oru.sePublications
Change search
CiteExportLink to record
Permanent link

Direct link
Cite
Citation style
  • apa
  • ieee
  • modern-language-association-8th-edition
  • vancouver
  • Other style
More styles
Language
  • de-DE
  • en-GB
  • en-US
  • fi-FI
  • nn-NO
  • nn-NB
  • sv-SE
  • Other locale
More languages
Output format
  • html
  • text
  • asciidoc
  • rtf
Intensive insulin treatment in critically ill trauma patients normalizes glucose by reducing endogenous glucose production
Karolinska Institutet, Centre of Gastrointestinal Disease, Ersta Hospital, Stockholm.
Department of Anaesthesiology and Intensive Care, Huddinge University Hospital, Stockholm.
Karolinska Institutet, Centre of Gastrointestinal Disease, Ersta Hospital, Stockholm.
Karolinska Institutet, Centre of Gastrointestinal Disease, Ersta Hospital, Stockholm.
Show others and affiliations
2004 (English)In: Journal of Clinical Endocrinology and Metabolism, ISSN 0021-972X, E-ISSN 1945-7197, Vol. 89, no 11, p. 5382-6Article in journal (Refereed) Published
Abstract [en]

Critical illness is associated with insulin resistance and hyperglycemia. Intensive insulin treatment to normalize blood glucose during feeding has been shown to improve morbidity and mortality in patients in intensive care. The mechanisms behind the glucose-controlling effects of insulin in stress are not well understood. Six previously healthy, severely traumatized patients (injury severity score > 15) were studied early (24-48 h) after trauma. Endogenous glucose production (EGP) and whole-body glucose disposal (WGD) were measured (6,6-(2)H(2)-glucose) at basal, during total parenteral nutrition (TPN), and during TPN plus insulin to normalize blood glucose (TPN+I). Six matched volunteers served as controls. At basal and TPN, concentrations of glucose and insulin were higher in patients (P < 0.05). During TPN+I, insulin concentrations were 30-fold higher in patients. At basal, WGD and EGP were 30% higher in patients (P < 0.05). During TPN, EGP decreased in both groups but less in patients, resulting in 110% higher EGP than controls (P < 0.05). Normoglycemia coincided with reduced EGP, resulting in similar rates in both groups. WGD did not change during TPN or TPN+I and was not different between the groups. In conclusion, in healthy subjects, euglycemia is maintained during TPN at physiological insulin concentrations by a reduction of EGP, whereas WGD is maintained at basal levels. In traumatized patients, hyperglycemia is due to increased EGP. In contrast to controls, normalization of glucose concentration during TPN needs high insulin infusion rates and is accounted for by a reduction in EGP, whereas WGD is not increased.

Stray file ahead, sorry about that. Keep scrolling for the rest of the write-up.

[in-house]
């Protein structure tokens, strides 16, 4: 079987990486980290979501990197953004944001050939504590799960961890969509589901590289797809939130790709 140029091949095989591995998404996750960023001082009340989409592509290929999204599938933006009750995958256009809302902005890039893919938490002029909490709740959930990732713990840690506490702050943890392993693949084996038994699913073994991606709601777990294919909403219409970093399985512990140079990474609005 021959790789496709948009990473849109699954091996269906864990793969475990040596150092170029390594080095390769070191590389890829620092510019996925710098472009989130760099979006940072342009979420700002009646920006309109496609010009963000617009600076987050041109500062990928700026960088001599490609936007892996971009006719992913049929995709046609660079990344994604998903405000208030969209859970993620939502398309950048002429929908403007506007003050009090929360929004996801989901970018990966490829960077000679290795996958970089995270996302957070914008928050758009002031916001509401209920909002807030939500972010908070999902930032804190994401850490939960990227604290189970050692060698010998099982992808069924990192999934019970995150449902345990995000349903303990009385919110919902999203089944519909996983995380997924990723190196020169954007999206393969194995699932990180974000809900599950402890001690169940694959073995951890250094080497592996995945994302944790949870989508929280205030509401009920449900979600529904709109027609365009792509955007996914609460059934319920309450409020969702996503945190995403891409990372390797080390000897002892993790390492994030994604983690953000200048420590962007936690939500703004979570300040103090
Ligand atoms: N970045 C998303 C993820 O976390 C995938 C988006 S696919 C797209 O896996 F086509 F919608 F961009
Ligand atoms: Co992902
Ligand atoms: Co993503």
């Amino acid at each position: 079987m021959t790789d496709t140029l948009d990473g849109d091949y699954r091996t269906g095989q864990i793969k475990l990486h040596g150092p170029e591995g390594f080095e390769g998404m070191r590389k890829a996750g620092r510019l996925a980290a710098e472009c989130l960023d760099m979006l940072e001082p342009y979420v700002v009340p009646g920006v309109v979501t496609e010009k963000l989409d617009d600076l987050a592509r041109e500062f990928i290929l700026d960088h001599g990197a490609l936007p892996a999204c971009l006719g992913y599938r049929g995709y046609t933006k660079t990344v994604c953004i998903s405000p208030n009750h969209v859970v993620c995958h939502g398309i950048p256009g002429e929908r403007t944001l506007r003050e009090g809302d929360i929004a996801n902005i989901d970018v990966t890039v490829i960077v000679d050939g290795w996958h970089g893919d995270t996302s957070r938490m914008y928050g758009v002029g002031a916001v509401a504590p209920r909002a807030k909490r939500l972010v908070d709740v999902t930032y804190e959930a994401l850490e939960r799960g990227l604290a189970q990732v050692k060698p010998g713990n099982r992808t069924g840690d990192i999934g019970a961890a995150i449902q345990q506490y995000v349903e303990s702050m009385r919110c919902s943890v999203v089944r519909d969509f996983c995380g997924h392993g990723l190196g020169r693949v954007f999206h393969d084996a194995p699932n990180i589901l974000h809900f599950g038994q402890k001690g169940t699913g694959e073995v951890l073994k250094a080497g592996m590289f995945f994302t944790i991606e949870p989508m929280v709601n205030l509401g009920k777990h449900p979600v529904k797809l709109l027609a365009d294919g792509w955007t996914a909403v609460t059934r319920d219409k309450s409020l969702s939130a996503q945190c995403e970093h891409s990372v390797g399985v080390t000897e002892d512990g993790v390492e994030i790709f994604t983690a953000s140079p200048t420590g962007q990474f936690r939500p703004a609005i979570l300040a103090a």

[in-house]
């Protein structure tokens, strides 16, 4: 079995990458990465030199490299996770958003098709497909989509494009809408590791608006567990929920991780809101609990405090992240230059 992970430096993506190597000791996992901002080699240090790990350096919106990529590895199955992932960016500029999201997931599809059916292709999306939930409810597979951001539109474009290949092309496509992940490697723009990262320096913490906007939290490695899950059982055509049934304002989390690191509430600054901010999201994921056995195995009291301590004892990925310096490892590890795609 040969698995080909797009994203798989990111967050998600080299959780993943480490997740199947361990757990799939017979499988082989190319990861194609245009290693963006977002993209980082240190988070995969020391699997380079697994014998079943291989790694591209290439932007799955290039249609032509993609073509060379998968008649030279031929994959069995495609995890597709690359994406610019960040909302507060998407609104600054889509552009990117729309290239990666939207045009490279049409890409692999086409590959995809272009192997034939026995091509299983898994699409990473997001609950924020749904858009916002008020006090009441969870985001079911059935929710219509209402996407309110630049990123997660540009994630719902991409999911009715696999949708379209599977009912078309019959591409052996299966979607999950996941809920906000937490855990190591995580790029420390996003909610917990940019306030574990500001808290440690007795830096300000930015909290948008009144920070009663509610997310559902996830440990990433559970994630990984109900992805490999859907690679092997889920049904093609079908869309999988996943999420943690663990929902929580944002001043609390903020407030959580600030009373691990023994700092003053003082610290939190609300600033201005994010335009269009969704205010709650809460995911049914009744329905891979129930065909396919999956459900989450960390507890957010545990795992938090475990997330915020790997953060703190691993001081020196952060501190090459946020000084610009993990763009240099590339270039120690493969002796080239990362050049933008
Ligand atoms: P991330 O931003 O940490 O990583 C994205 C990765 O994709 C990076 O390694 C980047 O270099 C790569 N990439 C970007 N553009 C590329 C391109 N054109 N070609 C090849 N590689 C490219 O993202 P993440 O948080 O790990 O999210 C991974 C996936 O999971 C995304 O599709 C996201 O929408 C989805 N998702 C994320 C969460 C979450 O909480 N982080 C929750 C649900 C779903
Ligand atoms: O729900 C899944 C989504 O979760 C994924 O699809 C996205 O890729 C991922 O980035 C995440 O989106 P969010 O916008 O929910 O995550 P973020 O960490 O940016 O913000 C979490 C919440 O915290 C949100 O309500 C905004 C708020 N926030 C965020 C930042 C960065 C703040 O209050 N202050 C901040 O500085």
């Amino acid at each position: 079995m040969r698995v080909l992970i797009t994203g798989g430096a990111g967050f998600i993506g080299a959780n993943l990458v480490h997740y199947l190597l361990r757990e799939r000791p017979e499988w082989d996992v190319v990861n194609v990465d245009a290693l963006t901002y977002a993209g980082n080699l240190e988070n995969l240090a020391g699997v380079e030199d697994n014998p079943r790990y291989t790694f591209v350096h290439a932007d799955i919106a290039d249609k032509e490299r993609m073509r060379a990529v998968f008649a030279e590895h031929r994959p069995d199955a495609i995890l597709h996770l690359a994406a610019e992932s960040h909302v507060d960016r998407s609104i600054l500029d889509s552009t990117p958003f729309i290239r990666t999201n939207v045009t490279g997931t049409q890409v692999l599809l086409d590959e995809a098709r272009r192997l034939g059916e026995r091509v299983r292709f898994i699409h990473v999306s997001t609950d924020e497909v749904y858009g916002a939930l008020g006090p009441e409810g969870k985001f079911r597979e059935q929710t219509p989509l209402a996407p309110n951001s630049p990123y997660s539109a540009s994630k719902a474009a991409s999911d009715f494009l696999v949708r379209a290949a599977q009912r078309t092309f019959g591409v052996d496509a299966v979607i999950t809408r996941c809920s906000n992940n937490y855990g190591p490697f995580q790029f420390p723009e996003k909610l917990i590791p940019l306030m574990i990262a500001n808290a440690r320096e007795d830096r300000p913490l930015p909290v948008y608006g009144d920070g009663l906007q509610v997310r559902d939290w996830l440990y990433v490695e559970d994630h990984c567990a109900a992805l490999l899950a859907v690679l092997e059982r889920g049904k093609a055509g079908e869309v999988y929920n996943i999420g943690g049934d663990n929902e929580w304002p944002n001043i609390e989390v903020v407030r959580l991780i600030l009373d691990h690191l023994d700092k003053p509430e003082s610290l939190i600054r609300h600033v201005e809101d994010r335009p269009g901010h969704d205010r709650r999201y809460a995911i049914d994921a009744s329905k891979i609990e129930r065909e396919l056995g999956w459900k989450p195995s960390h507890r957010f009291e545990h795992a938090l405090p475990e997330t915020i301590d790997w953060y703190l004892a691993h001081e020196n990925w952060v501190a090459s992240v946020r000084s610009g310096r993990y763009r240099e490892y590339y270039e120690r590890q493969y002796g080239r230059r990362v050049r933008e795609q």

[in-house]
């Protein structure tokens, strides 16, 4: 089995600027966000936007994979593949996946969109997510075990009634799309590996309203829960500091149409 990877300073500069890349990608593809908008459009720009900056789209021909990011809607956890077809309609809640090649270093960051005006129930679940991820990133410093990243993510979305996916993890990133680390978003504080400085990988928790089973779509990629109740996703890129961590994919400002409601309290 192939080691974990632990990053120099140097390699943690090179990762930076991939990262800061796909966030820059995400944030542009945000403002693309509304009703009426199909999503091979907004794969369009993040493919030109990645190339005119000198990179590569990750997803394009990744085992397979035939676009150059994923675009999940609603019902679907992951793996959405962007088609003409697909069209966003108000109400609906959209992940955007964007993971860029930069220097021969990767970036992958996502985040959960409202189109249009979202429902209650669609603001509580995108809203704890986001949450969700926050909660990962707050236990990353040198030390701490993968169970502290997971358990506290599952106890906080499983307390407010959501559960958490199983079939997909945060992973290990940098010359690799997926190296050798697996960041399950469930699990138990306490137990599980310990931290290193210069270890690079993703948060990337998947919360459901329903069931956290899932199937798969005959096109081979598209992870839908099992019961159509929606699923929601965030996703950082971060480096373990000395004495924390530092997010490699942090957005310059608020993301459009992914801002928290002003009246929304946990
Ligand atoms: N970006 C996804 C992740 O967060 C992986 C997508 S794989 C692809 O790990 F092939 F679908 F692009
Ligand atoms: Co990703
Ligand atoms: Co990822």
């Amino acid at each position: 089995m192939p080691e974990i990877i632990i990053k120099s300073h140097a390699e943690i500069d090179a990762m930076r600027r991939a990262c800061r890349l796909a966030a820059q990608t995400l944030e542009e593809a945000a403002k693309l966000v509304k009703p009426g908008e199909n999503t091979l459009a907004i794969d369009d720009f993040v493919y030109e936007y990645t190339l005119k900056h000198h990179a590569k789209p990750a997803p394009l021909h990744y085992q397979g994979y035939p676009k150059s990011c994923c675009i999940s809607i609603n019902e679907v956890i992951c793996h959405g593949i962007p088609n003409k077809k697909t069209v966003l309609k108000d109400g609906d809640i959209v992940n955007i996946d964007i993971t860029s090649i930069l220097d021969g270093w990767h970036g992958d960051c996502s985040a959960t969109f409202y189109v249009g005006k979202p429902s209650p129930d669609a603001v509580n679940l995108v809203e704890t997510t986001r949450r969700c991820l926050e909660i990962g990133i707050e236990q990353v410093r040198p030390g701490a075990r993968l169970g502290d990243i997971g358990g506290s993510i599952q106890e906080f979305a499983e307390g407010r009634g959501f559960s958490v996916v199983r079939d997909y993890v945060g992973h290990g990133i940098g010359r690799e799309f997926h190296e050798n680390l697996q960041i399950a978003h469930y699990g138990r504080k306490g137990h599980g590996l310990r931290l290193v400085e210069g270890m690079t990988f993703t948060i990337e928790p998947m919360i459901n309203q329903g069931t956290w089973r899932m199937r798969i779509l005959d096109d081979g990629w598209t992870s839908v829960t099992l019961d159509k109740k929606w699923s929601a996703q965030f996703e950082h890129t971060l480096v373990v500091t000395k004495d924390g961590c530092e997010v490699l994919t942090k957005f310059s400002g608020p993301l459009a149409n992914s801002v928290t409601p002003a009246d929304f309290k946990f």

Place, publisher, year, edition, pages
Chevy Chase, USA: The Endocrine Society , 2004. Vol. 89, no 11, p. 5382-6
National Category
Medical and Health Sciences
Identifiers
URN: urn:nbn:se:oru:diva-40380DOI: 10.1210/jc.2004-1118PubMedID: 15531485Scopus ID: 2-s2.0-8744292059OAI: oai:DiVA.org:oru-40380DiVA, id: diva2:777162
Available from: 2015-01-08 Created: 2015-01-08 Last updated: 2017-12-05Bibliographically approved

Open Access in DiVA

No full text in DiVA

Other links

Publisher's full textPubMedScopus

Authority records BETA

Ljungqvist, Olle

Search in DiVA

By author/editor
Ljungqvist, Olle
In the same journal
Journal of Clinical Endocrinology and Metabolism
Medical and Health Sciences

Search outside of DiVA

GoogleGoogle Scholar

doi
pubmed
urn-nbn

Altmetric score

doi
pubmed
urn-nbn
Total: 303 hits
CiteExportLink to record
Permanent link

Direct link
Cite
Citation style
  • apa
  • ieee
  • modern-language-association-8th-edition
  • vancouver
  • Other style
More styles
Language
  • de-DE
  • en-GB
  • en-US
  • fi-FI
  • nn-NO
  • nn-NB
  • sv-SE
  • Other locale
More languages
Output format
  • html
  • text
  • asciidoc
  • rtf